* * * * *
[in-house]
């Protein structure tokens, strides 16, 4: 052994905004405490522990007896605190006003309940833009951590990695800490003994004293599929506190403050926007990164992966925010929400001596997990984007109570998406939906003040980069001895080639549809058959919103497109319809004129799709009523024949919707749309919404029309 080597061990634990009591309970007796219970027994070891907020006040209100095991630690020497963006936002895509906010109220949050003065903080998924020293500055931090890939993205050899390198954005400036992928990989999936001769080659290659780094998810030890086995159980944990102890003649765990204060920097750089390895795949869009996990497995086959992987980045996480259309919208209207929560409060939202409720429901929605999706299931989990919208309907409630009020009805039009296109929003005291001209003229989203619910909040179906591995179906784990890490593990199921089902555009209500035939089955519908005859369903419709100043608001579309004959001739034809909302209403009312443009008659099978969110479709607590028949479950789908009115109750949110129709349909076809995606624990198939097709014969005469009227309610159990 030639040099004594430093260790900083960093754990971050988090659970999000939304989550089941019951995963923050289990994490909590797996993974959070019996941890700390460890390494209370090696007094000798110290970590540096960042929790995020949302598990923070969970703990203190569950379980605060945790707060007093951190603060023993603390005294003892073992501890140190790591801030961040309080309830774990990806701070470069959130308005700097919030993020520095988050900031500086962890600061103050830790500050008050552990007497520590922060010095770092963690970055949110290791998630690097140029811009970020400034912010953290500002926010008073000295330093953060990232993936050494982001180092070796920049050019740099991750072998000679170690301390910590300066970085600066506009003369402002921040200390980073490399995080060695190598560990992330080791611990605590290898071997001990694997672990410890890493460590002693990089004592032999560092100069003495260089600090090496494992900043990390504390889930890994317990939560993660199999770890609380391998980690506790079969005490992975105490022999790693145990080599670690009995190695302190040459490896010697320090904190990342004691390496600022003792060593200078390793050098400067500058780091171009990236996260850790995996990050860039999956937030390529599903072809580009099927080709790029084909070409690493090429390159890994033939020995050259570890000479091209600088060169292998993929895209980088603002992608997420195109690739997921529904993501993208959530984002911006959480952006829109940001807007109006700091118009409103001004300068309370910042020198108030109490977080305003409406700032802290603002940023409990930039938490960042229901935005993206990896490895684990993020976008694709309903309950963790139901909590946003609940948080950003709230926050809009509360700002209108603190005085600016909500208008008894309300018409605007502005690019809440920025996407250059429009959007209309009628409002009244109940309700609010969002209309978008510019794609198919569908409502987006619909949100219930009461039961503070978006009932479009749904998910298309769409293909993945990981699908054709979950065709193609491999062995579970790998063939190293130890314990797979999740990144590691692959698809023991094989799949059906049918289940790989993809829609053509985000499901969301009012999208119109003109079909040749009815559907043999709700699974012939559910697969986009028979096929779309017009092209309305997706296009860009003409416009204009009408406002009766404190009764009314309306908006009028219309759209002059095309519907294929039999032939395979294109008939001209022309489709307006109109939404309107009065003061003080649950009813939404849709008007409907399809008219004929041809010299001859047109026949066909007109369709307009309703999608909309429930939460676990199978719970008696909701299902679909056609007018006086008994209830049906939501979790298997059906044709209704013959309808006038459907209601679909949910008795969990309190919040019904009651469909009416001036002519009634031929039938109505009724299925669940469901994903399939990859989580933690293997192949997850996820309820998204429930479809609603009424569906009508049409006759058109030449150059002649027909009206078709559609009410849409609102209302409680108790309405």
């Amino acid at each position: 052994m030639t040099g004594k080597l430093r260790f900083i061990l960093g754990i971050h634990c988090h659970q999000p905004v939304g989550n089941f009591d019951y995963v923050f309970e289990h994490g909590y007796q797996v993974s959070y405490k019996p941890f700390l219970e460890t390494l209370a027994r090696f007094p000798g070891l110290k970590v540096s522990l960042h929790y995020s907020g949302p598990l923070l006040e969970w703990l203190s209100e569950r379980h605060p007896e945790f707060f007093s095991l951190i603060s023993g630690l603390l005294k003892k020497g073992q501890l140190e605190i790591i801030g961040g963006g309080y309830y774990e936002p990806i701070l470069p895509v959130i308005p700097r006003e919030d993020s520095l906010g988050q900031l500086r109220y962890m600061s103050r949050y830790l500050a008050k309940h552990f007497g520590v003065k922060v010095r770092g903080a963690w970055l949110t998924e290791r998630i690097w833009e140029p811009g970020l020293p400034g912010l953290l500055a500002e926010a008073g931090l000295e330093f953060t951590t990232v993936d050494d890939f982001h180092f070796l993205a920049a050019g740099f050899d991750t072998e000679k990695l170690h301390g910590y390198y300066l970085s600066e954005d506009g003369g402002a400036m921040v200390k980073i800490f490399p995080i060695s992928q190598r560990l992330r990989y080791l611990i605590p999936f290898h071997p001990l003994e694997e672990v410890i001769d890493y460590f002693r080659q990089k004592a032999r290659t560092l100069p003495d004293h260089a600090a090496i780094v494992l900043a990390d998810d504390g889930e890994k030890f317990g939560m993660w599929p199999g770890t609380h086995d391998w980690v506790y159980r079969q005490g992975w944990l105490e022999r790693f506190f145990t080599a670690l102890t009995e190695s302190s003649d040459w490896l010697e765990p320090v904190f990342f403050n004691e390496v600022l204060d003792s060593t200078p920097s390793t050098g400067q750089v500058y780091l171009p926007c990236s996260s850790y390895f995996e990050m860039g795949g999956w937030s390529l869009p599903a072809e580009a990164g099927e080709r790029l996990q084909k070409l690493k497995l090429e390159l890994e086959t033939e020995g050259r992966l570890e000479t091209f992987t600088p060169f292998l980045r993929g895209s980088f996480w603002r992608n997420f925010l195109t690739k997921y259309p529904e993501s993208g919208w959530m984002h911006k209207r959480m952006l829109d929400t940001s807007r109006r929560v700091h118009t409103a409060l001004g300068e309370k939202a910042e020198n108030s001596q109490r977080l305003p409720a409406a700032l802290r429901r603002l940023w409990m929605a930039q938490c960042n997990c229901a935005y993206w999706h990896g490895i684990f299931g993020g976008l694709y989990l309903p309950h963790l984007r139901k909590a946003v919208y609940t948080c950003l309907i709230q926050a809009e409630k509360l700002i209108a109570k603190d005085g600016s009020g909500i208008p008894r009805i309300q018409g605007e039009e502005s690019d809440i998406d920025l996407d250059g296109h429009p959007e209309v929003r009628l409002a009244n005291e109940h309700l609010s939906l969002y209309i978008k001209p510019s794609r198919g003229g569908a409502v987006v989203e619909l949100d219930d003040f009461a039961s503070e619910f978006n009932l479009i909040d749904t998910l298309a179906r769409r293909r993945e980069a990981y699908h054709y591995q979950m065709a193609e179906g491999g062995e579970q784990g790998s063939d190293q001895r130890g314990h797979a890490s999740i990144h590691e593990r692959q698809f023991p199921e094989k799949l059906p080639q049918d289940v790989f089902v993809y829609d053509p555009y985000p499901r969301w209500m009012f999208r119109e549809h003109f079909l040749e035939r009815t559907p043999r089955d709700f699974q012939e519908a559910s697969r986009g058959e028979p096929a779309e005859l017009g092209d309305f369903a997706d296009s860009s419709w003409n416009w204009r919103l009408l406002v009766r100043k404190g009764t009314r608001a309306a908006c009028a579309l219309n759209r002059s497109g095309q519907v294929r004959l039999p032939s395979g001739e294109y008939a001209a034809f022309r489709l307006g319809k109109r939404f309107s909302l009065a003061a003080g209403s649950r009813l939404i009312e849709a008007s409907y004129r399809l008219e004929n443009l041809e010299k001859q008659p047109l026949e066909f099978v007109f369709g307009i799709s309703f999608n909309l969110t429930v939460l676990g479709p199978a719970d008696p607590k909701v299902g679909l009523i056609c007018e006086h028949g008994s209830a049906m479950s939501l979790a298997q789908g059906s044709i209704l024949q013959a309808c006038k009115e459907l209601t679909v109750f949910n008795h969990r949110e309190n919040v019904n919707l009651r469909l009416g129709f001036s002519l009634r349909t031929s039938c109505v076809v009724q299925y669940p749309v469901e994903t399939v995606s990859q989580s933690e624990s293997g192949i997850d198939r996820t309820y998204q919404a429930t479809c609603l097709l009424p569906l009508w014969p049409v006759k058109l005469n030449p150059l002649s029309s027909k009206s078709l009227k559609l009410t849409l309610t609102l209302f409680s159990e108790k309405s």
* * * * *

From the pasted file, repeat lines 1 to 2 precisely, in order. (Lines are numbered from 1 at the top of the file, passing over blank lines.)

[in-house]
């Protein structure tokens, strides 16, 4: 052994905004405490522990007896605190006003309940833009951590990695800490003994004293599929506190403050926007990164992966925010929400001596997990984007109570998406939906003040980069001895080639549809058959919103497109319809004129799709009523024949919707749309919404029309 080597061990634990009591309970007796219970027994070891907020006040209100095991630690020497963006936002895509906010109220949050003065903080998924020293500055931090890939993205050899390198954005400036992928990989999936001769080659290659780094998810030890086995159980944990102890003649765990204060920097750089390895795949869009996990497995086959992987980045996480259309919208209207929560409060939202409720429901929605999706299931989990919208309907409630009020009805039009296109929003005291001209003229989203619910909040179906591995179906784990890490593990199921089902555009209500035939089955519908005859369903419709100043608001579309004959001739034809909302209403009312443009008659099978969110479709607590028949479950789908009115109750949110129709349909076809995606624990198939097709014969005469009227309610159990 030639040099004594430093260790900083960093754990971050988090659970999000939304989550089941019951995963923050289990994490909590797996993974959070019996941890700390460890390494209370090696007094000798110290970590540096960042929790995020949302598990923070969970703990203190569950379980605060945790707060007093951190603060023993603390005294003892073992501890140190790591801030961040309080309830774990990806701070470069959130308005700097919030993020520095988050900031500086962890600061103050830790500050008050552990007497520590922060010095770092963690970055949110290791998630690097140029811009970020400034912010953290500002926010008073000295330093953060990232993936050494982001180092070796920049050019740099991750072998000679170690301390910590300066970085600066506009003369402002921040200390980073490399995080060695190598560990992330080791611990605590290898071997001990694997672990410890890493460590002693990089004592032999560092100069003495260089600090090496494992900043990390504390889930890994317990939560993660199999770890609380391998980690506790079969005490992975105490022999790693145990080599670690009995190695302190040459490896010697320090904190990342004691390496600022003792060593200078390793050098400067500058780091171009990236996260850790995996990050860039999956937030390529599903072809580009099927080709790029084909070409690493090429390159890994033939020995050259570890000479091209600088060169292998993929895209980088603002992608997420195109690739997921529904993501993208959530984002911006959480952006829109940001807007109006700091118009409103001004300068309370910042020198108030109490977080305003409406700032802290603002940023409990930039938490960042229901935005993206990896490895684990993020976008694709309903309950963790139901909590946003609940948080950003709230926050809009509360700002209108603190005085600016909500208008008894309300018409605007502005690019809440920025996407250059429009959007209309009628409002009244109940309700609010969002209309978008510019794609198919569908409502987006619909949100219930009461039961503070978006009932479009749904998910298309769409293909993945990981699908054709979950065709193609491999062995579970790998063939190293130890314990797979999740990144590691692959698809023991094989799949059906049918289940790989993809829609053509985000499901969301009012999208119109003109079909040749009815559907043999709700699974012939559910697969986009028979096929779309017009092209309305997706296009860009003409416009204009009408406002009766404190009764009314309306908006009028219309759209002059095309519907294929039999032939395979294109008939001209022309489709307006109109939404309107009065003061003080649950009813939404849709008007409907399809008219004929041809010299001859047109026949066909007109369709307009309703999608909309429930939460676990199978719970008696909701299902679909056609007018006086008994209830049906939501979790298997059906044709209704013959309808006038459907209601679909949910008795969990309190919040019904009651469909009416001036002519009634031929039938109505009724299925669940469901994903399939990859989580933690293997192949997850996820309820998204429930479809609603009424569906009508049409006759058109030449150059002649027909009206078709559609009410849409609102209302409680108790309405």